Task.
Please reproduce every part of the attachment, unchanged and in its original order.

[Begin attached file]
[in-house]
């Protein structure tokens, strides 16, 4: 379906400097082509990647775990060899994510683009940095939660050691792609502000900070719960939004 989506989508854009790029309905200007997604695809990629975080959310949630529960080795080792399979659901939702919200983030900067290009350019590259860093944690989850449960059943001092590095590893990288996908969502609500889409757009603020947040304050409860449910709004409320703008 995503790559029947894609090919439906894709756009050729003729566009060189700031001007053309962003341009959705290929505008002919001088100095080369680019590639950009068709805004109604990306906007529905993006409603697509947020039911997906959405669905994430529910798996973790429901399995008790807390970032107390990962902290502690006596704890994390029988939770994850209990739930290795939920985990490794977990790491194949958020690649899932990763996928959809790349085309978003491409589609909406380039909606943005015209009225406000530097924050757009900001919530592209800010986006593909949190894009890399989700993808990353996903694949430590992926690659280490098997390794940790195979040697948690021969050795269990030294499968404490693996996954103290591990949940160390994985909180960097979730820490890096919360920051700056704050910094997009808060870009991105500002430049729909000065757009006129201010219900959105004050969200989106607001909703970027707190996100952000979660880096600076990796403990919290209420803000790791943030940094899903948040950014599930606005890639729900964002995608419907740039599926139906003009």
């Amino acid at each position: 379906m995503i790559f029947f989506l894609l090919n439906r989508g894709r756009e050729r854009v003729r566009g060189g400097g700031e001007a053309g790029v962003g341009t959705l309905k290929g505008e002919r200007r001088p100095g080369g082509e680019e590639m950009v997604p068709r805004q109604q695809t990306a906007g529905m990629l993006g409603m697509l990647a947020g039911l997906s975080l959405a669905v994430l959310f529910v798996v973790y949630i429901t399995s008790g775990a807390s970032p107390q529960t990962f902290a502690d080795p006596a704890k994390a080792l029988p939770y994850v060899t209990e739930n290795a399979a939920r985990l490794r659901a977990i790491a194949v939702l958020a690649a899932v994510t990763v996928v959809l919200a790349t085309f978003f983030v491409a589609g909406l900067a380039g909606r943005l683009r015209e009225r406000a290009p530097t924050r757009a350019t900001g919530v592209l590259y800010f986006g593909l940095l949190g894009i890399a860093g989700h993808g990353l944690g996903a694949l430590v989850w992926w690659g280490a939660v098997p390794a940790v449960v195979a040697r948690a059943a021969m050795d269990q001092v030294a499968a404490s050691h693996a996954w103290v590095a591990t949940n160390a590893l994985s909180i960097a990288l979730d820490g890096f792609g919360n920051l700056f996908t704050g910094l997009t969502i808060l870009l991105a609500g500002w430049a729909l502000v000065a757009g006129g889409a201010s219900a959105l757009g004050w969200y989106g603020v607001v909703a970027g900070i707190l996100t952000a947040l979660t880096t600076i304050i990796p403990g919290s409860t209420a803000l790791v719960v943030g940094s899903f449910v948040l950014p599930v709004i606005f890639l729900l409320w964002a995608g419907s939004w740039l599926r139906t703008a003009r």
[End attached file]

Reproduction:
[in-house]
């Protein structure tokens, strides 16, 4: 379906400097082509990647775990060899994510683009940095939660050691792609502000900070719960939004 989506989508854009790029309905200007997604695809990629975080959310949630529960080795080792399979659901939702919200983030900067290009350019590259860093944690989850449960059943001092590095590893990288996908969502609500889409757009603020947040304050409860449910709004409320703008 995503790559029947894609090919439906894709756009050729003729566009060189700031001007053309962003341009959705290929505008002919001088100095080369680019590639950009068709805004109604990306906007529905993006409603697509947020039911997906959405669905994430529910798996973790429901399995008790807390970032107390990962902290502690006596704890994390029988939770994850209990739930290795939920985990490794977990790491194949958020690649899932990763996928959809790349085309978003491409589609909406380039909606943005015209009225406000530097924050757009900001919530592209800010986006593909949190894009890399989700993808990353996903694949430590992926690659280490098997390794940790195979040697948690021969050795269990030294499968404490693996996954103290591990949940160390994985909180960097979730820490890096919360920051700056704050910094997009808060870009991105500002430049729909000065757009006129201010219900959105004050969200989106607001909703970027707190996100952000979660880096600076990796403990919290209420803000790791943030940094899903948040950014599930606005890639729900964002995608419907740039599926139906003009």
């Amino acid at each position: 379906m995503i790559f029947f989506l894609l090919n439906r989508g894709r756009e050729r854009v003729r566009g060189g400097g700031e001007a053309g790029v962003g341009t959705l309905k290929g505008e002919r200007r001088p100095g080369g082509e680019e590639m950009v997604p068709r805004q109604q695809t990306a906007g529905m990629l993006g409603m697509l990647a947020g039911l997906s975080l959405a669905v994430l959310f529910v798996v973790y949630i429901t399995s008790g775990a807390s970032p107390q529960t990962f902290a502690d080795p006596a704890k994390a080792l029988p939770y994850v060899t209990e739930n290795a399979a939920r985990l490794r659901a977990i790491a194949v939702l958020a690649a899932v994510t990763v996928v959809l919200a790349t085309f978003f983030v491409a589609g909406l900067a380039g909606r943005l683009r015209e009225r406000a290009p530097t924050r757009a350019t900001g919530v592209l590259y800010f986006g593909l940095l949190g894009i890399a860093g989700h993808g990353l944690g996903a694949l430590v989850w992926w690659g280490a939660v098997p390794a940790v449960v195979a040697r948690a059943a021969m050795d269990q001092v030294a499968a404490s050691h693996a996954w103290v590095a591990t949940n160390a590893l994985s909180i960097a990288l979730d820490g890096f792609g919360n920051l700056f996908t704050g910094l997009t969502i808060l870009l991105a609500g500002w430049a729909l502000v000065a757009g006129g889409a201010s219900a959105l757009g004050w969200y989106g603020v607001v909703a970027g900070i707190l996100t952000a947040l979660t880096t600076i304050i990796p403990g919290s409860t209420a803000l790791v719960v943030g940094s899903f449910v948040l950014p599930v709004i606005f890639l729900l409320w964002a995608g419907s939004w740039l599926r139906t703008a003009r």